Locke on property: what belongs to me, and where I belong

by lizmckinnell

What do philosophers of mind and divorce lawyers have in common? They both make money from arguing about other people’s properties.

Pretty lame joke, I know, but it plays on two distinct usages of the same word. We can talk about the properties of objects (their attributes, qualities or characteristics) or about the political and economic notion of property, in the sense of what is owned or possessed. Philosophers are concerned with both senses of the word, although the philosophers concerned with each one don’t talk to the philosophers concerned with the other as much as they perhaps should.

Property in the latter sense is most often discussed by political philosophers. One of the famous figures in the canon is John Locke, whose account of property ownership has influenced figures as diverse as Jean Jacque Rousseau, Adam Smith, Karl Marx and Robert Nozick.  Locke is responsible for the now notorious ‘labour mixing’ view of property.

The labour mixing argument is supposed to answer a simple but tricky puzzle. Humans have not been around since the dawn of time, and did not come into existence with private entitlements to bits of the world already doled out, so how things move from a state of not being privately owned to being the property of some person or other?

This is what Locke says:

Though the earth, and all inferior creatures, be common to all men, yet every man has a property in his own person: this no body has any right to but himself. The labour of his body, and the work of his hands, we may say, are properly his. Whatsoever then he removes out of the state that nature hath provided, and left it in, he hath mixed his labour with, and joined to it something that is his own, and thereby makes it his property.’ (Second Treatise of Government, section 26)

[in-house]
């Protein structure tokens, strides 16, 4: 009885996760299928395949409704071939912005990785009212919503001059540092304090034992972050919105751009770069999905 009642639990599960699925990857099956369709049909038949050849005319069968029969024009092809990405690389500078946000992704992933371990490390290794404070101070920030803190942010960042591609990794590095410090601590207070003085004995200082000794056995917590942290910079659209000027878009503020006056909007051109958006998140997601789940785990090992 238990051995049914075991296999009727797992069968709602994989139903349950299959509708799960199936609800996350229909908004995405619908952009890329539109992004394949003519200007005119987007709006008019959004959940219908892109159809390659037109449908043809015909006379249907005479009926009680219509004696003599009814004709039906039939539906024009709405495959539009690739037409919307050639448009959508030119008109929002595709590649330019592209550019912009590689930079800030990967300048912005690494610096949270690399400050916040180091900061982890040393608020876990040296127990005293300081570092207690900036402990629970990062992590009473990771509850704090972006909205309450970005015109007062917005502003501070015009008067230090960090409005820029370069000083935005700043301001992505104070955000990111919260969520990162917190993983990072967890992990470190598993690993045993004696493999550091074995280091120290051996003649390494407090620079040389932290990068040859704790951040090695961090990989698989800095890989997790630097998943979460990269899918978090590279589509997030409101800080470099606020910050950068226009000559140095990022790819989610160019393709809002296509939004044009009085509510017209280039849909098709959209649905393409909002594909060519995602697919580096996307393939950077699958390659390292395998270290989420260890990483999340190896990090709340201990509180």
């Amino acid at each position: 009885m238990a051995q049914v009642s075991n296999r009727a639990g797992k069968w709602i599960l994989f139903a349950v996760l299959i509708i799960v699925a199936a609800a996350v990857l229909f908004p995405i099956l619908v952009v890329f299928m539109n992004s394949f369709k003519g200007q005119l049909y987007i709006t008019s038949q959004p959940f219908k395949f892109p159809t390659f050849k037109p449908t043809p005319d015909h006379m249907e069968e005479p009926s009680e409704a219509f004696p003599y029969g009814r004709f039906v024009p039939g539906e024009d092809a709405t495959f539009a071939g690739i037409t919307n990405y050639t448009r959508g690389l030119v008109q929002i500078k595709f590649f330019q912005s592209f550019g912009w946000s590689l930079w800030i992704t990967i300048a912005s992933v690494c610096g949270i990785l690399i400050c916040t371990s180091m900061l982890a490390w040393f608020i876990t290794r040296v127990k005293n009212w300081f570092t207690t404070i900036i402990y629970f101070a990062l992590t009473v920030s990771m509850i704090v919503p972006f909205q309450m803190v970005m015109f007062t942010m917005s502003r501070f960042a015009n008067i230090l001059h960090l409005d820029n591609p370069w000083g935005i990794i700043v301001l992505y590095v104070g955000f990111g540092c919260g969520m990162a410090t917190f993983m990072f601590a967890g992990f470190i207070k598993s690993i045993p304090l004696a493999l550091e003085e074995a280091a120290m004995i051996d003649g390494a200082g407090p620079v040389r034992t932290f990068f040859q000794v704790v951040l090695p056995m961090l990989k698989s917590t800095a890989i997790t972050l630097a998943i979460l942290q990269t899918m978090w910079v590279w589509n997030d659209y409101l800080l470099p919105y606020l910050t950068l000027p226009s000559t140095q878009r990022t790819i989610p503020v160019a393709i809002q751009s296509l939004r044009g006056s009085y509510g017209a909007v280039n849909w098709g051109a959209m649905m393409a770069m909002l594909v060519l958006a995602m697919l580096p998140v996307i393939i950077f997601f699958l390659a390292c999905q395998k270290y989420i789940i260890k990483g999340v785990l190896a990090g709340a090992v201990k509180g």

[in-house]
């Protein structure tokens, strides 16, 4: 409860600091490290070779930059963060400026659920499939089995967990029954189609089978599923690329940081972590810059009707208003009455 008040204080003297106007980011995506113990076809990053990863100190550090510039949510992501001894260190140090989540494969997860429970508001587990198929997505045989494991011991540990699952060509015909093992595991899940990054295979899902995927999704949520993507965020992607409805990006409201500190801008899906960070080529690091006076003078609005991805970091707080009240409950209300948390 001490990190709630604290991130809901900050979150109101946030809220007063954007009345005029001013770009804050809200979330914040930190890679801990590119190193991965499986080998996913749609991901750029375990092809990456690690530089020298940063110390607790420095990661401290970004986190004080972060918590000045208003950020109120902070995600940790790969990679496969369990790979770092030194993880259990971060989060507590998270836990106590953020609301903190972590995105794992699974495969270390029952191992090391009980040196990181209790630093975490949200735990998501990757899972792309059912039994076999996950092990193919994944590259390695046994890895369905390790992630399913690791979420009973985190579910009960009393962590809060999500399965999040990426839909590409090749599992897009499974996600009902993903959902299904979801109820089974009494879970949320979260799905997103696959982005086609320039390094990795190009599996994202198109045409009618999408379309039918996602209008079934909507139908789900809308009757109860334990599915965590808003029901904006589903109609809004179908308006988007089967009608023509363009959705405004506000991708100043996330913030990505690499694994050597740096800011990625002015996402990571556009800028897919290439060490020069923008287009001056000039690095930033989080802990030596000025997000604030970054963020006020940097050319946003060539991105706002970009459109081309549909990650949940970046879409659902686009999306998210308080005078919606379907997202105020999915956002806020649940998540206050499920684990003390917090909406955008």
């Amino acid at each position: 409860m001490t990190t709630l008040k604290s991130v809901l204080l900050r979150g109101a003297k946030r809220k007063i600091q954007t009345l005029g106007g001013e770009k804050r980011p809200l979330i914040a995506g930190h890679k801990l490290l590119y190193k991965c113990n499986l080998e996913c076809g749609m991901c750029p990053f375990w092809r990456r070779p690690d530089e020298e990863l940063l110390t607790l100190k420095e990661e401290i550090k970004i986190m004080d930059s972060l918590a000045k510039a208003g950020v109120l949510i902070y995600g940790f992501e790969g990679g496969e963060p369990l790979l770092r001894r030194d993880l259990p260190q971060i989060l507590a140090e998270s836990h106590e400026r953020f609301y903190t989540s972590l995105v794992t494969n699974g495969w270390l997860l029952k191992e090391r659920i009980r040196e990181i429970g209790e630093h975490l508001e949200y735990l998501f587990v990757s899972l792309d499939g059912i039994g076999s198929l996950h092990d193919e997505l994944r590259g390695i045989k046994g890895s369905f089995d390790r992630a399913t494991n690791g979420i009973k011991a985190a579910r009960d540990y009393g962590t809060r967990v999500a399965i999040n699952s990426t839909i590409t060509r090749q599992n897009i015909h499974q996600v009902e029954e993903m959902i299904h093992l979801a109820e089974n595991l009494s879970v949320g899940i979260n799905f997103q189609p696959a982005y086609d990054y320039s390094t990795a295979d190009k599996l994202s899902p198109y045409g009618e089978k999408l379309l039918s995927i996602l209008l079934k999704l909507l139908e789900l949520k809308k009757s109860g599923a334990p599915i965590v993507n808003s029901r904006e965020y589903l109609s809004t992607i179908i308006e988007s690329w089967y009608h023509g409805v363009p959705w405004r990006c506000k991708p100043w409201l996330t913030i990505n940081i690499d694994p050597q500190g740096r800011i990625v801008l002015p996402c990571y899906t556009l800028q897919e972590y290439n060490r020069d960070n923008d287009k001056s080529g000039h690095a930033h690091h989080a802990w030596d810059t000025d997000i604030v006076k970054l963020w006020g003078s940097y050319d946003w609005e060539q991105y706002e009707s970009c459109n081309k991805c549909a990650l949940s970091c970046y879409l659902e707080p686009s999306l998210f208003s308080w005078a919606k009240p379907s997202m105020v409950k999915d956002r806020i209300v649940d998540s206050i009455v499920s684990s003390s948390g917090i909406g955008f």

This argument is often spelled out like this:

1. I own my body

therefore,

2.            I own the labour of my body.

3.            I can come to own something by mixing what I own with what I do not yet own,

therefore,

4.            When I mix my labour with something unowned, I come to own the finished product.

This has raised all manner of criticisms. For example, why suppose that I can come to own something by mixing it with what I already own rather than dissipating my property? Also, what is meant by mixing my labour with something? Labour here seems to be something of an abstraction, while the thing is sitting there for all to see – is there some sort of a category error going on there? And how do we explain this seemingly magical process of coming to own things? Some have explained this in terms of the idea of adding value to what was originally there, and this has led to a labour-mixing theory of value hotly debated, and largely maligned, by contemporary economists.